Under Pressure from Justice Dept., Southern Illinois University Agrees to Change Minority Fellowships
Feature Story by Tyler Lewis - 2/15/2006Facing the threat of a lawsuit from the U.S. Department of Justice (DOJ), Southern Illinois University (SIU) agreed on February 8 to change three fellowship programs whose recipients have been mainly underrepresented minorities or women.
"We are disappointed with SIU's decision," said Wade Henderson, executive director of the Leadership Conference on Civil Rights. "Responding to the Department of Justice's unprecedented threat in this manner sends a message that ensuring equal opportunity and access to minorities and women is no longer a priority of our nation's colleges and universities."
Last November, DOJ targeted three fellowship programs at Southern Illinois University (SIU) for discriminating against men, whites, and "non-preferred minorities," threatening to sue the university if it did not eliminate the programs.
SIU's two-year consent decree with DOJ prohibits the university from recruitment or employment of individuals for fellowships solely on the basis of race, national origin, or sex. The decree also requires the university to provide DOJ with detailed reports on the fellowships every six months for the term of the agreement.
The consent decree is not an admission of liability on the part of SIU, and SIU continues to maintain that the fellowships do not unlawfully discriminate.
"We have always felt that the fellowships in question were but a small part of an overall graduate program that provides opportunities for thousands of our students, from every imaginable cultural background, to pursue graduate degrees while working at Southern Illinois University," said SIU President Dr. Glenn Poshard, in a statement to the university's board of trustees on February 8.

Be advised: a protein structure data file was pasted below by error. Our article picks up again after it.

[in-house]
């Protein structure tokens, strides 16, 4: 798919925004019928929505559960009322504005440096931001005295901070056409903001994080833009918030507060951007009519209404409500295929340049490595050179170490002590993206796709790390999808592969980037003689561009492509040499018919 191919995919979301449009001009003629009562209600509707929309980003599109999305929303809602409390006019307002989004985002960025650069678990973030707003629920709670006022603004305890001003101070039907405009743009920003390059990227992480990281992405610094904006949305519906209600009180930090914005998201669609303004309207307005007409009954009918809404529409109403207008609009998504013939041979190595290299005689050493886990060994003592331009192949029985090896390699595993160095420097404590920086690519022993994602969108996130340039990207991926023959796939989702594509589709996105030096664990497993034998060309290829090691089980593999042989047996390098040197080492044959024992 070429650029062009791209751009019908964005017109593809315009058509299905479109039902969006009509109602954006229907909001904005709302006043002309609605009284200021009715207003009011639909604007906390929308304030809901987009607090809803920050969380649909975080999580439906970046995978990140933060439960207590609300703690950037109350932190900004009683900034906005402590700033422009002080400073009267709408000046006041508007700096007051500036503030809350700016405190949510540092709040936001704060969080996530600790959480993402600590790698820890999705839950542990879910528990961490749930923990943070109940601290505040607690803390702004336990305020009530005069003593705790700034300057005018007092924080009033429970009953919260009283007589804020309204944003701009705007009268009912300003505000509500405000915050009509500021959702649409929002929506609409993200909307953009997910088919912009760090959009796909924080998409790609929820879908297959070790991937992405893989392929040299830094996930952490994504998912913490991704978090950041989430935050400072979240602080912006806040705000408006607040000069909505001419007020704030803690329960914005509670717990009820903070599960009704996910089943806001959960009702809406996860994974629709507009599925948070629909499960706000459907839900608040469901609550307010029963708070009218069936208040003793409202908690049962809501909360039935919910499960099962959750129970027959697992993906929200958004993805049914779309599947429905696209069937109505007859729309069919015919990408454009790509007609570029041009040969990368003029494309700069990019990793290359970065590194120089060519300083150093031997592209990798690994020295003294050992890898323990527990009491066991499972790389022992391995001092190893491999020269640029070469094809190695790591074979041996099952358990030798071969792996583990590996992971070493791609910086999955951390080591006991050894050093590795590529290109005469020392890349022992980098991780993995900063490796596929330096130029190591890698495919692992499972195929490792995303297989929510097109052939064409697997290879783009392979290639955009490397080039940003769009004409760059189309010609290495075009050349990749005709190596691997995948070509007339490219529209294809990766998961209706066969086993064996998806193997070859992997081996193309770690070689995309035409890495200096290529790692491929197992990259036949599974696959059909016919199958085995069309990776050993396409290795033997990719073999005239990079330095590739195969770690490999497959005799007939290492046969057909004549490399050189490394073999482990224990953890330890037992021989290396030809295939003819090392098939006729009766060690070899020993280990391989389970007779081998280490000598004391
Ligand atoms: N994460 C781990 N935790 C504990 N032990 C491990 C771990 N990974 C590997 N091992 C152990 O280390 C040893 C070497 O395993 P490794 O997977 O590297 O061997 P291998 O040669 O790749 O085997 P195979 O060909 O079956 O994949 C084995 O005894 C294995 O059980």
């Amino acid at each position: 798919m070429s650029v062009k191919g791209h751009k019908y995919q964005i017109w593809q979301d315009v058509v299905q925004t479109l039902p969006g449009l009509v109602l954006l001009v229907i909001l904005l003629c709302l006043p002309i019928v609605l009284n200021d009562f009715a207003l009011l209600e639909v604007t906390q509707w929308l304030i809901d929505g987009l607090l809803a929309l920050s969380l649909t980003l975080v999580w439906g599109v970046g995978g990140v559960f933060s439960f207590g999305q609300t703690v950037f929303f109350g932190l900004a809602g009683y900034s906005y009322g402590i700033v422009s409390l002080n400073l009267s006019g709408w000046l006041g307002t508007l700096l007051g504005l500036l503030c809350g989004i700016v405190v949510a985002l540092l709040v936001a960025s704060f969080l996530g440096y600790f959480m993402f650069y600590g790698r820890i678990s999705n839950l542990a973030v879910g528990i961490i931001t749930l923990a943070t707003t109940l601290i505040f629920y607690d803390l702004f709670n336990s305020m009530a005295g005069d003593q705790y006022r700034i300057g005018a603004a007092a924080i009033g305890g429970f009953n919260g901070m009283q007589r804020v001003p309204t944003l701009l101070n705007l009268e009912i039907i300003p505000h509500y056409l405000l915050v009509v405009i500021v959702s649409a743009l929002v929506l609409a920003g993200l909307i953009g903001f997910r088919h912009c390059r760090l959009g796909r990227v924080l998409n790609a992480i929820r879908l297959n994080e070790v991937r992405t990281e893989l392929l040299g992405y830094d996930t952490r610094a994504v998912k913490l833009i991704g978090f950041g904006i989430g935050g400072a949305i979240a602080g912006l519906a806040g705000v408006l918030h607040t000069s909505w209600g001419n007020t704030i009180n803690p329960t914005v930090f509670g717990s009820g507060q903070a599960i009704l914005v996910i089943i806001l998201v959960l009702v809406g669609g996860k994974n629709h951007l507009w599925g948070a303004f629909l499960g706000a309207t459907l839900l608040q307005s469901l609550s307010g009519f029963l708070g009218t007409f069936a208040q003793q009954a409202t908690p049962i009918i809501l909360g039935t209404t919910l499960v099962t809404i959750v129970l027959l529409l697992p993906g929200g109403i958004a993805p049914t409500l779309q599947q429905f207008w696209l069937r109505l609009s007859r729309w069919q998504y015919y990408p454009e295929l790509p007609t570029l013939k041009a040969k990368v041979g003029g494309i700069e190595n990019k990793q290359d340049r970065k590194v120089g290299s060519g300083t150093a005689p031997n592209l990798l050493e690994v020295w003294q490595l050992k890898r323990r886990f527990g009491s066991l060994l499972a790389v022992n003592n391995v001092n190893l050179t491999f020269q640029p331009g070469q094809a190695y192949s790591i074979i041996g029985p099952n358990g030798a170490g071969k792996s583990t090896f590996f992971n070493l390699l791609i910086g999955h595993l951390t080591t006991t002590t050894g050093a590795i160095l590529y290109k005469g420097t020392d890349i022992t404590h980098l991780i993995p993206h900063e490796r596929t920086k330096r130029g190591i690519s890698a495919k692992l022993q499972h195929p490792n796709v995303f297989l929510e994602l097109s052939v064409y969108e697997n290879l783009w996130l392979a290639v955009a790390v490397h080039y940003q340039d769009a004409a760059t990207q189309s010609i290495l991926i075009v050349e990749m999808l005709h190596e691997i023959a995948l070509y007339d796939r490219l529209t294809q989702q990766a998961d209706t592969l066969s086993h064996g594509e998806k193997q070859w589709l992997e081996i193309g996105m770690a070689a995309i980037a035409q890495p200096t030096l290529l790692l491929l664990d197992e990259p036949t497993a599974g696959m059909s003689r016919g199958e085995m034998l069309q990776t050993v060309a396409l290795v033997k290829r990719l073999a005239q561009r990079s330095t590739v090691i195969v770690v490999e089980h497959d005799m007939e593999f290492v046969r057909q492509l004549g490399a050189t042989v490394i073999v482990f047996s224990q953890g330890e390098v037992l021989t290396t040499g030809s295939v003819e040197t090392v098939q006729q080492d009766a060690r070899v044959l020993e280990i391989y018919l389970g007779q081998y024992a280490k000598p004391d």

The fellowships cited by the DOJ last November are the Proactive Recruitment and Multicultural Professionals for Tomorrow (PROMPT) fellowship, the Graduate Dean's Fellowship, and the Bridge to the Doctorate program, which is funded by the National Science Foundation. DOJ challenged them under Title VII of the Civil Rights Act of 1964, which addresses employment discrimination, because the fellowships include employment in the universities academic departments
"These fellowships sought to address the serious under-representation of women and minorities in the fields of science and engineering," said Anurima Bhargava, Assistant Counsel, NAACP Legal Defense and Educational Fund. "The Department of Justice's action simply exacerbates the problem, and hinders the legitimate efforts of colleges and universities to create equal educational opportunity."
DOJ rarely takes action against fellowships in higher education. The agency challenged SIU following an initial contact that was made by the Center for Equal Opportunity (CEO), a conservative think tank opposed to affirmative action. CEO has filed numerous complaints with the Department of Education's Office for Civil Rights challenging affirmative action programs at colleges and universities across the country.
Upon learning that DOJ was contesting SIU's fellowships, LCCR's Henderson said the move was just "another in the Bush administration's pattern of responding to conservative groups looking to turn the tide on efforts to guarantee equal access to fellowships and scholarships for women and other underrepresented communities."
Prominent state and national leaders who had supported SIU's position included Illinois Senators Barack Obama, D. and Richard Durbin, D., and U.S. Representative John Shimkus, R. Ill.
In a statement, SIU's Poshard said that the university plans to "continue its creed and tradition of being inclusive."
The university will establish task forces to ensure that all other graduate fellowships' criteria will be inclusive of minorities and women.